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Parents’ and young adults’ perceptions of secondary school food education in Australia

Parents’ and young adults’ perceptions of secondary school food education in Australia PurposeSecondary school food education provides students with opportunities to build lifelong healthy dietary practices. A number of stakeholder groups are important for the success of this form of education. Accordingly, the purpose of this paper is to examine young adults’ and parents’ opinions of secondary school food education.Design/methodology/approachAn online survey was administered to 1,086 respondents drawn from a commercial research panel.FindingsIn total, 50-60 per cent of all respondents agreed that food education should be compulsory for years seven to ten and 31-32 per cent of respondents agreed that it should be compulsory for years 11 and 12. Almost 69 per cent suggested one to three hours per week for food education. More than 75 per cent of respondents agreed that there should be a non-compulsory food and nutrition subject for year 11 and 12 students and believed that this subject would help students to develop their food-related knowledge and skills.Practical implicationsThere is a gap between parents’ and young adults’ views of school food education and what is actually practiced in Australian secondary schools. Obtaining their opinions in future food-related education and policy reforms could help design and deliver food education to better meet the expectations of its recipients: students and their families.Originality/valueThe examination of large number of young adults’ and parents’ opinions of school food education makes this study unique. http://www.deepdyve.com/assets/images/DeepDyve-Logo-lg.png British Food Journal Emerald Publishing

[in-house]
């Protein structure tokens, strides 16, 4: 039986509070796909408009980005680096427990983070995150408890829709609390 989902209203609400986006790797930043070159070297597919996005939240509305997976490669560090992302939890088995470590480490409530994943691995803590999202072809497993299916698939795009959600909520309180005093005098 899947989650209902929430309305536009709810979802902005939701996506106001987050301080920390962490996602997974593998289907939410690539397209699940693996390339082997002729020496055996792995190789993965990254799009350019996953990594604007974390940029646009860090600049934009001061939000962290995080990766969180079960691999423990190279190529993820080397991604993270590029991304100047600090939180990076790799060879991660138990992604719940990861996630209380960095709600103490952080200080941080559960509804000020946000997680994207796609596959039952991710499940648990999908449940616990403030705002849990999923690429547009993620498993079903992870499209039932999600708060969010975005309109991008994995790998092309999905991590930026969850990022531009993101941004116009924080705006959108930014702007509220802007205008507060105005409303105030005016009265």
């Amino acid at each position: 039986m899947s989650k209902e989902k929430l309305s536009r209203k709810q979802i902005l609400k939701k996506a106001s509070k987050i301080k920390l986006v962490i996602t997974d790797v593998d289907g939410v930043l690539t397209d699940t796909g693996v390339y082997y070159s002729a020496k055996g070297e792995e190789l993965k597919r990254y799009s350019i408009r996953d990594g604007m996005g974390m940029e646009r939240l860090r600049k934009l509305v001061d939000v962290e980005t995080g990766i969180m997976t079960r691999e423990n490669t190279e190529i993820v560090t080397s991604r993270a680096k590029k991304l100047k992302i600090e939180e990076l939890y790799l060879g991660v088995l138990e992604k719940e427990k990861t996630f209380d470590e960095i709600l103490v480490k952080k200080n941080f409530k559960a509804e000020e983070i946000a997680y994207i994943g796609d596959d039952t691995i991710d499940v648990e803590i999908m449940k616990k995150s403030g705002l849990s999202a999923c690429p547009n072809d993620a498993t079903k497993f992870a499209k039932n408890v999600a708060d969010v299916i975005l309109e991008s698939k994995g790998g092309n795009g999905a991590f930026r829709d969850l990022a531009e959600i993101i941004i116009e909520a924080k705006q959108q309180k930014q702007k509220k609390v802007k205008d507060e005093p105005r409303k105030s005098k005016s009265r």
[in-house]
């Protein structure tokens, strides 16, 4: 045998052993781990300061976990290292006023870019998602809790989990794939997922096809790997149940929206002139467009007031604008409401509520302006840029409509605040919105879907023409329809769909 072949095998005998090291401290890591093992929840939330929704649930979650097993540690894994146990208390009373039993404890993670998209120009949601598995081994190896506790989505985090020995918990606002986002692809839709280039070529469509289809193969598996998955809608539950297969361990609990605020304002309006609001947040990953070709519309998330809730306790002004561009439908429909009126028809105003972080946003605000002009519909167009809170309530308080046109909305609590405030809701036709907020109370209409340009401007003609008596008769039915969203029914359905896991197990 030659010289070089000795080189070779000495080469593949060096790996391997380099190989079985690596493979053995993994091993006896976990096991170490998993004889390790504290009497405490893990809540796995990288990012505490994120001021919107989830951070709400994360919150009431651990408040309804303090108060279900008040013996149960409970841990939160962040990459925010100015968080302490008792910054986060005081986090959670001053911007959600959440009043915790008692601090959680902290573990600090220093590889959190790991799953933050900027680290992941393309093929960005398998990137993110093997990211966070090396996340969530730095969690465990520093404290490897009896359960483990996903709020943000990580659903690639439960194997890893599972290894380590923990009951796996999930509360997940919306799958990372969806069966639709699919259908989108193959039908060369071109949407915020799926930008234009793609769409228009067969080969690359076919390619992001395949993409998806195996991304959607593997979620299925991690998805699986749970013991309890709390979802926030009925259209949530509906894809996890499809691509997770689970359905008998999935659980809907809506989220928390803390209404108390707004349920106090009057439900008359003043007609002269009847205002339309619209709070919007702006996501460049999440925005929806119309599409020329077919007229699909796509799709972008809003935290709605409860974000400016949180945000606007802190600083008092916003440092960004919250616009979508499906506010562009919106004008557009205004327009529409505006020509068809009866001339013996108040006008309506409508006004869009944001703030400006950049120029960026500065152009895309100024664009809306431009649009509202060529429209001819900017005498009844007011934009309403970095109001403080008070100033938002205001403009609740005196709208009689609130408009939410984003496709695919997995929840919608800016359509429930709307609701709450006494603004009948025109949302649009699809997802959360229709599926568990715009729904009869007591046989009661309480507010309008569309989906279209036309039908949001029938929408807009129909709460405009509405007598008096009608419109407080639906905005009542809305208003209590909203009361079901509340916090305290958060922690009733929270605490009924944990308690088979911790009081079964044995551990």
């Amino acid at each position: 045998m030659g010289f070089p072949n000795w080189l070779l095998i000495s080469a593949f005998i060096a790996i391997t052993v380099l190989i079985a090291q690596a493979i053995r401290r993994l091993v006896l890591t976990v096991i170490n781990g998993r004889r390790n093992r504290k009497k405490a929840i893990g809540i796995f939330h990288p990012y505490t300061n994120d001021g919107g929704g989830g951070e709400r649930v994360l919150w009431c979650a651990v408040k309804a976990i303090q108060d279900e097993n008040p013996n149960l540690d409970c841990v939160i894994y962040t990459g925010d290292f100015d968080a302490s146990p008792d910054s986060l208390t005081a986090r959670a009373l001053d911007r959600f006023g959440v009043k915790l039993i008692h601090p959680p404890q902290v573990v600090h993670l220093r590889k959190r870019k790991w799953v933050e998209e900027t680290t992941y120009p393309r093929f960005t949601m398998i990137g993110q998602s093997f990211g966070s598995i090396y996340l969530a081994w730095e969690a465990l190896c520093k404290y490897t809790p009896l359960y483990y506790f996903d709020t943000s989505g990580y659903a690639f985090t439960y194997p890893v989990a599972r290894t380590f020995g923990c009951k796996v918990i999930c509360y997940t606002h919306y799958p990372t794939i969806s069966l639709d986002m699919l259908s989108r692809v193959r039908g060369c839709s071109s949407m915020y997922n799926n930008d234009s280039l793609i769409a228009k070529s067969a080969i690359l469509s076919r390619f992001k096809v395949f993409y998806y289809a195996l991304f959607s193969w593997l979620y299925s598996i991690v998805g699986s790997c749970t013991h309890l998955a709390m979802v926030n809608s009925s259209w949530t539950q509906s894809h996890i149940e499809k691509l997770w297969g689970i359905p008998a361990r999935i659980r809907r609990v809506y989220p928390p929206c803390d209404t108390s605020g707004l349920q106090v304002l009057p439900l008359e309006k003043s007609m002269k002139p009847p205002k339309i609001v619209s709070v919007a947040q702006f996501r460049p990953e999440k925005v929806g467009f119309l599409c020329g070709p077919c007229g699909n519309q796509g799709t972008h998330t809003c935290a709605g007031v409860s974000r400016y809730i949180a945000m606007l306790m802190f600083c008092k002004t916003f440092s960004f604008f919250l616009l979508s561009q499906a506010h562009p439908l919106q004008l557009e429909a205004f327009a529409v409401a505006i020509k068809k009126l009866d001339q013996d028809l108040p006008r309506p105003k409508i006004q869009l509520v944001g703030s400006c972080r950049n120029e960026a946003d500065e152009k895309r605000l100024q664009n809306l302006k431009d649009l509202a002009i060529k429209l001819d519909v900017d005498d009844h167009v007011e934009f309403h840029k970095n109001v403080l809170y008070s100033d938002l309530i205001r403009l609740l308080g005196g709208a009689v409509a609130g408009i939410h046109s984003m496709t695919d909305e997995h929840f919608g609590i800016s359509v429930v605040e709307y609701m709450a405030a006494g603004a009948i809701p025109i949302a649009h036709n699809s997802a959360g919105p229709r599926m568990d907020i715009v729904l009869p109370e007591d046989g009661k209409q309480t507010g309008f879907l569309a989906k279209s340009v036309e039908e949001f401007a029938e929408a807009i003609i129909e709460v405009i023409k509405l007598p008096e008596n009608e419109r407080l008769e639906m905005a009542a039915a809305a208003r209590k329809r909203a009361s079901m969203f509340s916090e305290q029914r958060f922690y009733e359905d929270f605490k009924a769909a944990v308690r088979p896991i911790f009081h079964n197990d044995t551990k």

Parents’ and young adults’ perceptions of secondary school food education in Australia

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Publisher
Emerald Publishing
Copyright
Copyright © Emerald Group Publishing Limited
ISSN
0007-070X
DOI
10.1108/BFJ-10-2017-0554
Publisher site
See Article on Publisher Site

Abstract

PurposeSecondary school food education provides students with opportunities to build lifelong healthy dietary practices. A number of stakeholder groups are important for the success of this form of education. Accordingly, the purpose of this paper is to examine young adults’ and parents’ opinions of secondary school food education.Design/methodology/approachAn online survey was administered to 1,086 respondents drawn from a commercial research panel.FindingsIn total, 50-60 per cent of all respondents agreed that food education should be compulsory for years seven to ten and 31-32 per cent of respondents agreed that it should be compulsory for years 11 and 12. Almost 69 per cent suggested one to three hours per week for food education. More than 75 per cent of respondents agreed that there should be a non-compulsory food and nutrition subject for year 11 and 12 students and believed that this subject would help students to develop their food-related knowledge and skills.Practical implicationsThere is a gap between parents’ and young adults’ views of school food education and what is actually practiced in Australian secondary schools. Obtaining their opinions in future food-related education and policy reforms could help design and deliver food education to better meet the expectations of its recipients: students and their families.Originality/valueThe examination of large number of young adults’ and parents’ opinions of school food education makes this study unique.

Journal

British Food JournalEmerald Publishing

Published: May 8, 2018

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